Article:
Mr B and I, in common with a fair majority of the population, are thinking about holidays. I mean, it's what you do, isn't it, when Christmas is over and January stretches out, bleak and cheerless in front of you?
(Not that this week is bleak and cheerless, I have to admit, with Mr B's birthday on Thursday and our Jolly Girls Outing to the ballet on Saturday. More of both in later blogs, that you can count on.)
Anyway, we sauntered into the travel agents and helped ourselves to as many brochures as we could comfortably carry, given that we were on our way to the cinema and needed to have spare hands for our M&Ms
(Mr B) and Werther Originals (me). Plus my cup of coffee, of course. We chose brochures with the most evocative titles: "Lakes and Mountains", "Couples", "Romantic Breaks" - you get the idea. We threw in a few world-wide destinations, just for the fun of it
and in a bid to excite the interest of the bored-looking assistant behind the booking desk.
Oh, there's nothing quite like reading through the holiday brochures! I reckon you need a degree in Guides
to Happy Holidays to decipher all the small print. Some brochures have those bar charts, giving the percentages of last year's holiday makers who said their holiday was good or very good in terms of accommodation, food, location and holiday overall. Just
remember that, when you casually fill in that questionnaire in the plane on the way home - your opinion will be in next year's brochure. Tell it like it is, why don't you?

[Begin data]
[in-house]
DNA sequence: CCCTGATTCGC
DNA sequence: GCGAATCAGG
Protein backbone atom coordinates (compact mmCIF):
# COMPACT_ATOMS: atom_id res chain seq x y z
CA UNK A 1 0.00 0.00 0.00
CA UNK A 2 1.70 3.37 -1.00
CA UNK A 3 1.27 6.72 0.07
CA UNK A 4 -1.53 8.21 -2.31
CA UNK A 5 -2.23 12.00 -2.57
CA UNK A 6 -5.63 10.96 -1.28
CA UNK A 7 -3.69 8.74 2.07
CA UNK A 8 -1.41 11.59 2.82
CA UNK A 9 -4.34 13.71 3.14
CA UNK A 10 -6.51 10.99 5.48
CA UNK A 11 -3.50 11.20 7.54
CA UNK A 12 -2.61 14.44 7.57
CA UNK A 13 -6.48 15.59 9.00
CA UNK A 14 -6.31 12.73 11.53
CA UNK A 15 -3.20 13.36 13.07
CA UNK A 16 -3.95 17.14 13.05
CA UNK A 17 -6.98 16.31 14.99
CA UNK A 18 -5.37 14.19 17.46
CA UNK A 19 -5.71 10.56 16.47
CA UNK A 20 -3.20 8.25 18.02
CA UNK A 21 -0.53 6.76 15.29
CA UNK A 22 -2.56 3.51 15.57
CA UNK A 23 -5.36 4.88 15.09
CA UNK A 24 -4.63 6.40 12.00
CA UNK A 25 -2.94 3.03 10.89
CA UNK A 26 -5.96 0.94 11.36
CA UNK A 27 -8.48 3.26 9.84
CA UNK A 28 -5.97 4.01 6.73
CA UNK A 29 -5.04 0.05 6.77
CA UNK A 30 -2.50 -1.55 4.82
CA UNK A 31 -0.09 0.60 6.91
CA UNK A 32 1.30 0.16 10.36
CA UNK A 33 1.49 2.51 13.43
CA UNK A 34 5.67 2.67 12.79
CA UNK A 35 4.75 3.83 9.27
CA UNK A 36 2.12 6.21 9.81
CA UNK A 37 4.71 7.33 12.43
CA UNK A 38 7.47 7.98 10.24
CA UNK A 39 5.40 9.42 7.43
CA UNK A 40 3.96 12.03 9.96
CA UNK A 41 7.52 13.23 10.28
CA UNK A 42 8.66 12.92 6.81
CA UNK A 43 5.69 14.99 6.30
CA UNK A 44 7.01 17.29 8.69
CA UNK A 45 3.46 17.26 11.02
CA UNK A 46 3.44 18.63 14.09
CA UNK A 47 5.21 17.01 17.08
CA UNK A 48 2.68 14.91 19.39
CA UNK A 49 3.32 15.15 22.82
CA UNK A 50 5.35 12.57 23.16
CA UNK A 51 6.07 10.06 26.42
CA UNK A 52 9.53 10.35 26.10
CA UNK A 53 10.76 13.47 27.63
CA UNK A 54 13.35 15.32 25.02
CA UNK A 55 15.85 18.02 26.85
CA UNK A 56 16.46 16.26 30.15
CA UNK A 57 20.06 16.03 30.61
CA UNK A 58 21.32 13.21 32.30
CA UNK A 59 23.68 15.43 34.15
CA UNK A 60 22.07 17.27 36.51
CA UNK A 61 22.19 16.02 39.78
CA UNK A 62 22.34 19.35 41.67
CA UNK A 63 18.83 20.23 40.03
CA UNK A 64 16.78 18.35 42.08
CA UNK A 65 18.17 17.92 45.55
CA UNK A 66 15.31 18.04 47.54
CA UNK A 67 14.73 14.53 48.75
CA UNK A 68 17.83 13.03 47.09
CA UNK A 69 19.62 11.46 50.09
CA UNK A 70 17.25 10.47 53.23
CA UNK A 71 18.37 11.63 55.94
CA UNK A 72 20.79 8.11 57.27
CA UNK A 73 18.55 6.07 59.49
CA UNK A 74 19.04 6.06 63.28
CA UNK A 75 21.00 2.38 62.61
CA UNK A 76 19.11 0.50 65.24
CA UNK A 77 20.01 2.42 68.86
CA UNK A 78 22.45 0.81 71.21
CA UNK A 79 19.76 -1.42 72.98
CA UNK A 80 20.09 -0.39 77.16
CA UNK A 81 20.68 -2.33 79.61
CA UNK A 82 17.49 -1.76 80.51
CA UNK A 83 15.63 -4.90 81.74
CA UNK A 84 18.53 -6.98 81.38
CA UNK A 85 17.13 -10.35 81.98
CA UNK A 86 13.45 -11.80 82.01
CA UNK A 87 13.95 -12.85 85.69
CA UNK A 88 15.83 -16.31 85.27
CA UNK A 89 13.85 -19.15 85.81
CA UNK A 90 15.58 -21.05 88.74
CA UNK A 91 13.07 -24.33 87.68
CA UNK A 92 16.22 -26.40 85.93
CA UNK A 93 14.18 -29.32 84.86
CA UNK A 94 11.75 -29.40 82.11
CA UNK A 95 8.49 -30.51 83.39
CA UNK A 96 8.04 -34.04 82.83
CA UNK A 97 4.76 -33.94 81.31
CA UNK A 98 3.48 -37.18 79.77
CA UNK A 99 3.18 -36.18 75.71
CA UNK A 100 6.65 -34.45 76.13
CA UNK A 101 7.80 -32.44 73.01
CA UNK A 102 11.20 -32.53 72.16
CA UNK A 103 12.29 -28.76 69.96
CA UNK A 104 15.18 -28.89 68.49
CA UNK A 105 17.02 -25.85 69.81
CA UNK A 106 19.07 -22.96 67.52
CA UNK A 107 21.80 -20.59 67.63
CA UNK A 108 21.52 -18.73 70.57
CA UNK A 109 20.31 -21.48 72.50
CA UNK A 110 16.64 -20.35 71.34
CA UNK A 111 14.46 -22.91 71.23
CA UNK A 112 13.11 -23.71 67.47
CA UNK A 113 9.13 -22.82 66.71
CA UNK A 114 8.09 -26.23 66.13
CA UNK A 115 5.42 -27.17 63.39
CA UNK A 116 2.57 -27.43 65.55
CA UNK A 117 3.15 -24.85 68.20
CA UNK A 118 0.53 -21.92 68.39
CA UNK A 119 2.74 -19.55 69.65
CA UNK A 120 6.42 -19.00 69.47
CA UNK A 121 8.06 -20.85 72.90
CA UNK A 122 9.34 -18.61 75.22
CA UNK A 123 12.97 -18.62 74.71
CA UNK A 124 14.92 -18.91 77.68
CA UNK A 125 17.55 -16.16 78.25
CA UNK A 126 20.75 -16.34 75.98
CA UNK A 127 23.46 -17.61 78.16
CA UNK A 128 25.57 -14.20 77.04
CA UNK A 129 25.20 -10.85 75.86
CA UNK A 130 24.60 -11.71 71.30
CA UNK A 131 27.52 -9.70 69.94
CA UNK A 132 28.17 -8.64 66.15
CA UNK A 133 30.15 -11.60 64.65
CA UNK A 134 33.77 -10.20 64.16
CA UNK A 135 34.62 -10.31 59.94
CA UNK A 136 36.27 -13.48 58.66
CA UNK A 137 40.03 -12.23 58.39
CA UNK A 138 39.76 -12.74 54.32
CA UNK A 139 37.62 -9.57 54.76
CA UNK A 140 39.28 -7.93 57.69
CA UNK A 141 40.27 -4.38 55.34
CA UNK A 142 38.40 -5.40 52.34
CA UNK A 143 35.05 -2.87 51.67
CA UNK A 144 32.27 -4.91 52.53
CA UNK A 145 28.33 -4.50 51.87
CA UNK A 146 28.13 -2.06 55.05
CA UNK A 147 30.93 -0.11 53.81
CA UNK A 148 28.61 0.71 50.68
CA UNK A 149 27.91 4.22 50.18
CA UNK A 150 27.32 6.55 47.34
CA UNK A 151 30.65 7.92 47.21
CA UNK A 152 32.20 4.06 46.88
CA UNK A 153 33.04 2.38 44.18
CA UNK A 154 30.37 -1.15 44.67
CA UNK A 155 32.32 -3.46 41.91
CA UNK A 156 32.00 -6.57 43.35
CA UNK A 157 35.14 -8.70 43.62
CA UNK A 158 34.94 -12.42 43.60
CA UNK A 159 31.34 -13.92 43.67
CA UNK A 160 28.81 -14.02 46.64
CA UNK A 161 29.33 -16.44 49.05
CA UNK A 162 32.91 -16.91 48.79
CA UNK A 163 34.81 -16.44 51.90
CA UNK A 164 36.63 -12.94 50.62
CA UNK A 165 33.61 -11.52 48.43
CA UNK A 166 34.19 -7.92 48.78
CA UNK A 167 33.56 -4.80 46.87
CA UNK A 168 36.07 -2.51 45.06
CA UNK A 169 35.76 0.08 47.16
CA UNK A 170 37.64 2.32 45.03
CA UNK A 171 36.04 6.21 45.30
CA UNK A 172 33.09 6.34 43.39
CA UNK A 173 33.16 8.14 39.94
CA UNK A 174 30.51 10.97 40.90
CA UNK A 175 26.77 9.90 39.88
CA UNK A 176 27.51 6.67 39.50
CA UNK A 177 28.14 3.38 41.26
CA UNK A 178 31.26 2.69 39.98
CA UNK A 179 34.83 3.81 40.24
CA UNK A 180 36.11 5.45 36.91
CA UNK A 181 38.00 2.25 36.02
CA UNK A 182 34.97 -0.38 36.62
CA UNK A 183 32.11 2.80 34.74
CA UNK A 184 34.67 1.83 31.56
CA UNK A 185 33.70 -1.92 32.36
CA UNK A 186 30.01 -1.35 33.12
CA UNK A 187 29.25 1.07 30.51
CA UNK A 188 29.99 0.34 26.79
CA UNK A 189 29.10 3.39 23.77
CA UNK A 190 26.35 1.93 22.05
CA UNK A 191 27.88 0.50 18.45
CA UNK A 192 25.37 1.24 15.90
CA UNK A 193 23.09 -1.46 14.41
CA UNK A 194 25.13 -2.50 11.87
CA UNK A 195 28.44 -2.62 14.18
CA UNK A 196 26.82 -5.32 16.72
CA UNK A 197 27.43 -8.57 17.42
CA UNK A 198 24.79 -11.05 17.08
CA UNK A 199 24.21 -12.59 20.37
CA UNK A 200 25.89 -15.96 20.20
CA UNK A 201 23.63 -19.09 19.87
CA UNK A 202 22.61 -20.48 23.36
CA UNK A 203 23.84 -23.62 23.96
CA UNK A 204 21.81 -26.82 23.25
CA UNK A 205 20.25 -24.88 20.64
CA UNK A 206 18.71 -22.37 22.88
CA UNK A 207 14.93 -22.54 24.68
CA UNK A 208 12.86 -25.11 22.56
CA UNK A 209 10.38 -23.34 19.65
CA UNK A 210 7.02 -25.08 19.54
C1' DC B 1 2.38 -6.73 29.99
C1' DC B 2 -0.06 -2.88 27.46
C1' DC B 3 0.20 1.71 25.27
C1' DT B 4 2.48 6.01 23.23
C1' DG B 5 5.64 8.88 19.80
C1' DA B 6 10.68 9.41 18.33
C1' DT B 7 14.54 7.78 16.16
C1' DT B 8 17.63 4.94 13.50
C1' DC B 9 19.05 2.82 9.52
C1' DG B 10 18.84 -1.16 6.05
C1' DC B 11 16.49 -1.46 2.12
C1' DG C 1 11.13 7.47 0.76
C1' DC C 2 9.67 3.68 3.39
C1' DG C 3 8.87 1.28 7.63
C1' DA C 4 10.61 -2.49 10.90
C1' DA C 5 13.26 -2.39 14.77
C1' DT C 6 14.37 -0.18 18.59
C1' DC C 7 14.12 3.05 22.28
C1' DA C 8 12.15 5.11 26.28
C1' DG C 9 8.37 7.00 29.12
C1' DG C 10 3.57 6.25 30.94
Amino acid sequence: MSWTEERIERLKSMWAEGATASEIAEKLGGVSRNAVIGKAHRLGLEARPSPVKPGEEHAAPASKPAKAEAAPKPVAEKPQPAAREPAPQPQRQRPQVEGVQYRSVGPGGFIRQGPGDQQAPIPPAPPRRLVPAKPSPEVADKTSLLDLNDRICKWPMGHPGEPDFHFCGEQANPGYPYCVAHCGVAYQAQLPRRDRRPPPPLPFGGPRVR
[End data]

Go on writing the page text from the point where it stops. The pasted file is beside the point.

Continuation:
Mr B is a World Expert
at reading holiday brochures. He has a knack for reading between the lines - for knowing, for example, that "Beautiful Sea Views From Some Rooms" means that the 267 remaining rooms overlook the car park and a busy road. And that if a hotel is in
a stunning location on a hill-side overlooking a lake, just twenty minutes from the resort centre, we may need to consider whether we will be prepared / able / fit enough to toil up said hill-side at the end of each fun-filled day.
I say that, since I am now retired, we don't necessarily need to opt for total relaxation. I will no longer need to re-charge my batteries because my batteries are no longer constantly running down as a result of long hours
and the stresses of business life. I am like the Duracell bunny who can go on for ever. Mr B looks worried and says he hopes I'm not thinking of anything too, well, strenuous.
I also say
that we ought to go somewhere we have never been before. Somewhere where we will be amazed by the scenery or overwhelmed by the history or mesmerised by the culture. Mr B says how about Sri Lanka, where we could visit an elephant orphanage. I tell him
I don't think this is a good idea, I'd never be able to leave the poor baby elephants there and our garden simply isn't big enough. Though my animal-loving grandson, Sam, would love me forever if I had an elephant in the garden....Mr B says he is joking.
The other difficulty is the question of when. We can't go on holiday until after our next grandson is born, until after I've got to know him properly. That takes February and March out of the equation. Obviously
there's no point in going away during the school holidays when the cost is highest. And we have to be here for all the other birthdays. I map them out in a long and complicated timeline.
Mr B looks
askance. Don't I want to go on holiday, he asks me? Well, yes, of course I do - but we don't have to stress over it like we did in the past.
Life's one long, lovely holiday these days...